Farley: Even though it's technically your day job?
Adam: I'm in love with the show. This is my first real job in television, and I can't even get over the good fortune of being hired on a show like "Community." It's one of the few shows I'd actually watched religiously before I started working there. And to work for a show that you had been a fan of is probably really rare in this business. The show certainly has its challenges, but a tremendous amount of rewards as well.
Farley: How do you like working with creator Dan Harmon?
Adam: Dan is brilliant. And I don't toss that word around lightly. Not like the British use the word brilliant. Oh, these fries are brilliant! He uses more of his brain than the rest of us have access to. It's amazing to watch. Working for him is incredibly challenging, because it's hard to keep up sometimes, and you want so badly to make him laugh. That's really the seal of approval.
Farley: If the numbers hold, do you think you guys will get your 'six seasons and a movie'?
Adam: There's no telling. It has limitless potential and passion amongst the fans to go that long. Who knows what the TV landscape will look like in two years, three years? I think the show deserves at least another year, to tell a complete four-chapter story. There's four years of college, and four chapters in the story circles that Dan bases his writing on. I want to say that I'm cautiously optimistic for future seasons, but we'll just take them one at a time for now.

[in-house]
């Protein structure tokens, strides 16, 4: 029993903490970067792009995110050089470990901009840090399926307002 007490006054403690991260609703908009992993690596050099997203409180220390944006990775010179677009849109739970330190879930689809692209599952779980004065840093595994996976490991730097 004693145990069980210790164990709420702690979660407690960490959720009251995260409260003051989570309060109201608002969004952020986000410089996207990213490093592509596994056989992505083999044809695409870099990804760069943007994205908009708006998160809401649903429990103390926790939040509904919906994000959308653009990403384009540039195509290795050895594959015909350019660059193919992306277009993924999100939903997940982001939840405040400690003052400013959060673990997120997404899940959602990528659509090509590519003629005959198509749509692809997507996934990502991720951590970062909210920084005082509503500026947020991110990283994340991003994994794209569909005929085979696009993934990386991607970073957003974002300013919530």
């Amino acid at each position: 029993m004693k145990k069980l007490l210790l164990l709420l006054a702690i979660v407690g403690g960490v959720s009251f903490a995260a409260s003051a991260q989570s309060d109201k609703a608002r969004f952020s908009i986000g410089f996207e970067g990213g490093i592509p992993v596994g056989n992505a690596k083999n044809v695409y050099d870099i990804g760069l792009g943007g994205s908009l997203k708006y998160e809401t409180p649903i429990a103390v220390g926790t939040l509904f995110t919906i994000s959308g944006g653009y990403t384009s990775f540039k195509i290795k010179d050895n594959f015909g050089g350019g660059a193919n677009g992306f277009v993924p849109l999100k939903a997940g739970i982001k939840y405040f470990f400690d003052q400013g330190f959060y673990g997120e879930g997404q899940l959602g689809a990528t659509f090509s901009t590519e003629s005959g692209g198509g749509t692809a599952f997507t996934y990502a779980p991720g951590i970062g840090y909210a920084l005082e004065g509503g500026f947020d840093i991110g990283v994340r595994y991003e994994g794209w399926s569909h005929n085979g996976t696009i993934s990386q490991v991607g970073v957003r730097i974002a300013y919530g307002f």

Farley: Do you guys have the crazy all night writers sessions?
Adam: We pretty reliably start at 10am. Once we get into production, the hours get pretty crazy. We stay pretty late, on average. Generally, we've gotten to a schedule where you can count on one all-nighter an episode. Usually, the nights before a table read, we'll work all night long. I think every writer has a pillow and a blanket and a toothbrush somewhere in their office.
Farley: So what happens when this is over, whenever it happens to be over?
Adam: I don't know that writing for television will always be my path. As long as it's still incredibly challenging right now, then it feels like where I'm supposed to be, but I don't know. We'll see what happens with this feature. But I'll say this: in life, if you're not confused and you're not struggling, then maybe you're making it a little too easy on yourself.